So – you’ve taken the plunge and started using VoIP for your calls. Welcome to the hottest new tech of… 2002.
You know that using VoIP will make your service more flexible, and it’ll save you money too.
But somehow you’re not getting the audio quality you were expecting. It’s tempting to blame the hardware – but your office phone systems might not be the problem.
In fact, there are a lot of factors you need to keep in mind.
What’s affecting audio? (Apart from office phone systems)
If you want a full, technical overview of the factors that affect VoIP audio, you can read that here. Today, we’re just going to take a quick (tech-light) refresher.
When call quality is bad, it’s human nature to blame the actual, physical phone systems. It’s human nature to bash your phone or headset on the desk a few times. Resist this impulse.
Instead, remember that your hardware is a tiny part of a huge global network. Any part of that network can create problems for you.
The first 1000 miles
Long before your office phone systems come into play, there are several thousand miles of network to deal with.
There are three ways that this affects your calls:
- Quality and location of app hosting
- Quality and location of media channel hosting
- Quality of telecoms routes
Don’t worry if that doesn’t mean much to you; it’s simpler than it sounds. Let’s take a look.
Quality and location of app hosting
Where is your call center’s brain? Somewhere in the world is a hosted server where thousands of decisions are being made. Those decisions are things like what to do next in IVR, or how to respond to input from a caller.
You want to offer a great service, and that generally means more options – and more sophisticated options – for customers. But as scale and sophistication increase, so does the burden you’re placing on your call center’s brain.
So clearly, it’s important to know where that brain is and whether it’s up to the challenge.
Quality and location of media channel hosting
If application hosting is the call center’s brain, media channel hosting must be its voice. The basic question is the same; where is that voice server hosted? If the voice has to travel a long way across the global network, you’ll get delays and maybe degraded audio.
We won’t dig into RTP or SIP proxies here. It’s enough to say that media channel hosting is one of the biggest contributors to audio quality in this stage. By extension, it’s one of the biggest contributors to your call center’s success.
Quality of telecoms routes
It’s pretty obvious that your telecoms routes affect quality. If you buy phone numbers which are routed through a network that’s distant from your customers… your customer will probably notice. There are two common problems this will cause:
- Latency – the delay between you speaking and them hearing (or vice versa, or both). As you’ll know from every bad Skype call you’ve ever made, even a small delay is hugely distracting.
- Jitters – have your calls ever sounded like they were remixed by the world’s worst DJ? VoIP breaks audio in packets before sending them – the jitters happen when those packets are not delivered correctly.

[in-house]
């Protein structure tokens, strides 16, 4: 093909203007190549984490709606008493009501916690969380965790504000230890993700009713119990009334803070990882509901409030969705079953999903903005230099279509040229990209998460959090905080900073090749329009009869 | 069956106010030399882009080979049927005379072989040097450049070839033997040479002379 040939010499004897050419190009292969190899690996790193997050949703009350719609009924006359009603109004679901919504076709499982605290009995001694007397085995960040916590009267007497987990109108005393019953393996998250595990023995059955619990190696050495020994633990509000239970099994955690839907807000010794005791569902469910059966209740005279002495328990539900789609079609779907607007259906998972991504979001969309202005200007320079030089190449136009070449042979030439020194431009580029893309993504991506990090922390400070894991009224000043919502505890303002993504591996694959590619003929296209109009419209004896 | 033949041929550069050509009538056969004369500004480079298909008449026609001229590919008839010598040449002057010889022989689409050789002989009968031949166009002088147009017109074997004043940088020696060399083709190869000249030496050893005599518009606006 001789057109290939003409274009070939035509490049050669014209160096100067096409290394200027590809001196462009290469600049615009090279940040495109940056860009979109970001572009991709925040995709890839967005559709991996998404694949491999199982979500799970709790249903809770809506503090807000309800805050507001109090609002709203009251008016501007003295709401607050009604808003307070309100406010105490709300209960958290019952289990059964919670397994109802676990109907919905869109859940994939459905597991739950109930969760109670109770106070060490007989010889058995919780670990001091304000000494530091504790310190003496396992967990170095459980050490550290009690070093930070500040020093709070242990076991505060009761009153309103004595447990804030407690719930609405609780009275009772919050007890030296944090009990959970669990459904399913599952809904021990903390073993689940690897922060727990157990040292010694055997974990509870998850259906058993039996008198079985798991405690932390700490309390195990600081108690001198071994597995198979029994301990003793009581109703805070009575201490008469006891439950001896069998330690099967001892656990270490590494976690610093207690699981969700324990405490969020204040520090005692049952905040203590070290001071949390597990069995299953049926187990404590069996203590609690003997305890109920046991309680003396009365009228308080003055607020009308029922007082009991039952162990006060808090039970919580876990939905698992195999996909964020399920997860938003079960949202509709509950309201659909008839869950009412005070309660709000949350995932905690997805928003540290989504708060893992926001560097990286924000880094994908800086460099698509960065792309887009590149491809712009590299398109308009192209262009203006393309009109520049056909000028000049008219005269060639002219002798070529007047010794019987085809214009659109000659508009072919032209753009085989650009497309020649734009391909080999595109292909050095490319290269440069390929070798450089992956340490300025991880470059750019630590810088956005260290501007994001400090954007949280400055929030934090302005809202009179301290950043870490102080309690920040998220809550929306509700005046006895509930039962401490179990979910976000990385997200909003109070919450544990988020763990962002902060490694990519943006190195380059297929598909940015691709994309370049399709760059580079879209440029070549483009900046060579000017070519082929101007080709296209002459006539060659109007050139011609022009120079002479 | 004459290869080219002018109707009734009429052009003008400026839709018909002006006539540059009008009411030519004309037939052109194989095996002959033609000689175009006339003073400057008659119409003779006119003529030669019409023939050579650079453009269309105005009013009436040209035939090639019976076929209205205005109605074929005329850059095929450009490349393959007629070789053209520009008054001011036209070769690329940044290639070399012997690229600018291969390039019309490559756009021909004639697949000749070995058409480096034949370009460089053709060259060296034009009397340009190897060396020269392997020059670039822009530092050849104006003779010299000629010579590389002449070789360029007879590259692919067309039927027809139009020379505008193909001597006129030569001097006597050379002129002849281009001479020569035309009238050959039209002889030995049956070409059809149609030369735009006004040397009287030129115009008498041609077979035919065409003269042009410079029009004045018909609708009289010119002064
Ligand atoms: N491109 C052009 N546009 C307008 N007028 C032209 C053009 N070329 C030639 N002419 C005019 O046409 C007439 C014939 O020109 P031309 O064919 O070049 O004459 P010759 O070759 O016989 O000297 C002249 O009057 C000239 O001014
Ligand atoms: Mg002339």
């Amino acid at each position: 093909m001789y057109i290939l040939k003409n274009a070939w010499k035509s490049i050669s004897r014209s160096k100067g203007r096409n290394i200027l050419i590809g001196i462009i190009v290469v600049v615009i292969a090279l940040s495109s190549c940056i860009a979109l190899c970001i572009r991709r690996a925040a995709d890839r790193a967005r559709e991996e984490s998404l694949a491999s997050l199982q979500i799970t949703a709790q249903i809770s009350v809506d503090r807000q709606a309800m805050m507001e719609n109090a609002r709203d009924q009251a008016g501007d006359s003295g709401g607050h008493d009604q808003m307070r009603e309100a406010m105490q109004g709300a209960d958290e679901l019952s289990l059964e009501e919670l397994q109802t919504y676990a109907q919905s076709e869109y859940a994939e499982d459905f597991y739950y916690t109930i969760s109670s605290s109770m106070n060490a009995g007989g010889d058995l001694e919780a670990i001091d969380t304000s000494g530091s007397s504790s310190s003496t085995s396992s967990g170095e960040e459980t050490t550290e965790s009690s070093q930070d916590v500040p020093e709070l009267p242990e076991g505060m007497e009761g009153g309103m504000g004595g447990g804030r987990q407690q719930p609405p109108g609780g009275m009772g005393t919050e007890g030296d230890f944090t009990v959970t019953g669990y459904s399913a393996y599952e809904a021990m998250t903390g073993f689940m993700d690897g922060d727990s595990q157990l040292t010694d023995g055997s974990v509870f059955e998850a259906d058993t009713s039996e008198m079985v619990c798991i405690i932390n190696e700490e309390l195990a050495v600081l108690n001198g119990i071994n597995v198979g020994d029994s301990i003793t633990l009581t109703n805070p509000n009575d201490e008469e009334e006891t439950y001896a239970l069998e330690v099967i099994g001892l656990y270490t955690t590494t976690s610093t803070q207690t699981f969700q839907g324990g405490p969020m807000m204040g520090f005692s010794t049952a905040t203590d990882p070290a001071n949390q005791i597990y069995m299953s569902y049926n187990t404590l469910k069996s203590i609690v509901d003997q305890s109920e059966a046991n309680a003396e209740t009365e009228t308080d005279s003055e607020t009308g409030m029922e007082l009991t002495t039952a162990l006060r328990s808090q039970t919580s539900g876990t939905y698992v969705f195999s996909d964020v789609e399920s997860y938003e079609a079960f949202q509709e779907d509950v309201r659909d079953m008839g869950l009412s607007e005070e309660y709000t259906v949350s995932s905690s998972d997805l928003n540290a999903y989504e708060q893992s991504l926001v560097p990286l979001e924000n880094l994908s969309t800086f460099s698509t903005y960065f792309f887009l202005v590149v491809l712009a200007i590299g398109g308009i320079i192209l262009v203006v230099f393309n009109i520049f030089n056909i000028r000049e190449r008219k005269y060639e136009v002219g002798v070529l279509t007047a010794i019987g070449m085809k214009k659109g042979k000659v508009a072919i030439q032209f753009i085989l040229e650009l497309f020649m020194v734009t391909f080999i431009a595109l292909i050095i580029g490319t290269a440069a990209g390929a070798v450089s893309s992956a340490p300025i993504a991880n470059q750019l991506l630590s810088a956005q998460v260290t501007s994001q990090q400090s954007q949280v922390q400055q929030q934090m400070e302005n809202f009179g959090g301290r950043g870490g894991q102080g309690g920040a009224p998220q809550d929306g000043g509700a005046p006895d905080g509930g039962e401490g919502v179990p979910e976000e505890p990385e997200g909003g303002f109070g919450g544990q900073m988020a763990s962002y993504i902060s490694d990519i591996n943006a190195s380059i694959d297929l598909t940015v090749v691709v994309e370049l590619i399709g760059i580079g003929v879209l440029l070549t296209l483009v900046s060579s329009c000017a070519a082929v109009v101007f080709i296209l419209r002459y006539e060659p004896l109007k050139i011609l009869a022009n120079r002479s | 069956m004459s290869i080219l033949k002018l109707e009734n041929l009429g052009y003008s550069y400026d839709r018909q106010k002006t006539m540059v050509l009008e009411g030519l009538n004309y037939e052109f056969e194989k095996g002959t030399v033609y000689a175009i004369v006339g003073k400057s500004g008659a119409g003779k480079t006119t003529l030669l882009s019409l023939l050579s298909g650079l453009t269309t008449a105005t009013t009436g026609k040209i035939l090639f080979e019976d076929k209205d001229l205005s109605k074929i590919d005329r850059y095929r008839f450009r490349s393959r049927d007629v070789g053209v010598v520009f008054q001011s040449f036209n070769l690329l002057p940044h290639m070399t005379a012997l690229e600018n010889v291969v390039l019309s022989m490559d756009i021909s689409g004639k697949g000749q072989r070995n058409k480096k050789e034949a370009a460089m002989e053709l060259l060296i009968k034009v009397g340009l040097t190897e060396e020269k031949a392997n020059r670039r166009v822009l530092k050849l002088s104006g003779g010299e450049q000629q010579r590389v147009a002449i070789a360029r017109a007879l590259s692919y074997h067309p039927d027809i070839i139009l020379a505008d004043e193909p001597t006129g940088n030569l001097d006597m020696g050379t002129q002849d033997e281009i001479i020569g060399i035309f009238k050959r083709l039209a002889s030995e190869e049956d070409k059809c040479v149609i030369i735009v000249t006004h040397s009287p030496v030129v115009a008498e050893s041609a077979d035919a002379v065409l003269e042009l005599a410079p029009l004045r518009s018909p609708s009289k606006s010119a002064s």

There’s almost no room for error here. The gap between ‘acceptable latency’ and distracting latency is only 150 milliseconds – half the time it takes to blink.
Optimizing these three things are how you should start to provide the best possible audio. They’re what you need to deal with long before you start worrying about your office phone systems.
But let’s assume you’ve done that – is it time to look at the hardware now?
Not even close.
The last mile
You’ve carried a signal right across the world – you’re not going to let it fall apart in the last mile, are you
That ‘last mile’ is the internet of your actual physical location. We all deal with internet connectivity in our personal lives, so this is pretty easy to get your head around.
However, unlike your home connection, businesses can’t just rely on returning a faulty router off and on again.
The last 100 meters
We’re on the home stretch now. This final 100 meters (yes, we’re switching to metric) is your internal network. Pretty much every business needs to work on their network before it can handle high call volumes with quality and reliability. That’s something we help business do a lot.
The quality you can achieve depends largely on whether you can isolate voice traffic from data. If not, it’s still possible to get very high-quality audio – but it may take some extra work to give audio preferential treatment.
(We have a more in-depth analysis of that topic here.)
So where do we start?
Short answer: not with your office phone systems.
Great hardware is an important part of the call center. But your VoIP audio quality depends on a lot more than that. Replacing the phones because the audio is bad is like replacing the tyres when your car won’t start.
Chances are, the problem goes deeper.
So think of babelforce as car mechanics for your audio. Our multi-carrier platform links up over 300 integrated service providers and offers the highest possible quality and reliability.
You can read more about why that’s a good thing (hint: better call centers) and book a demo right here.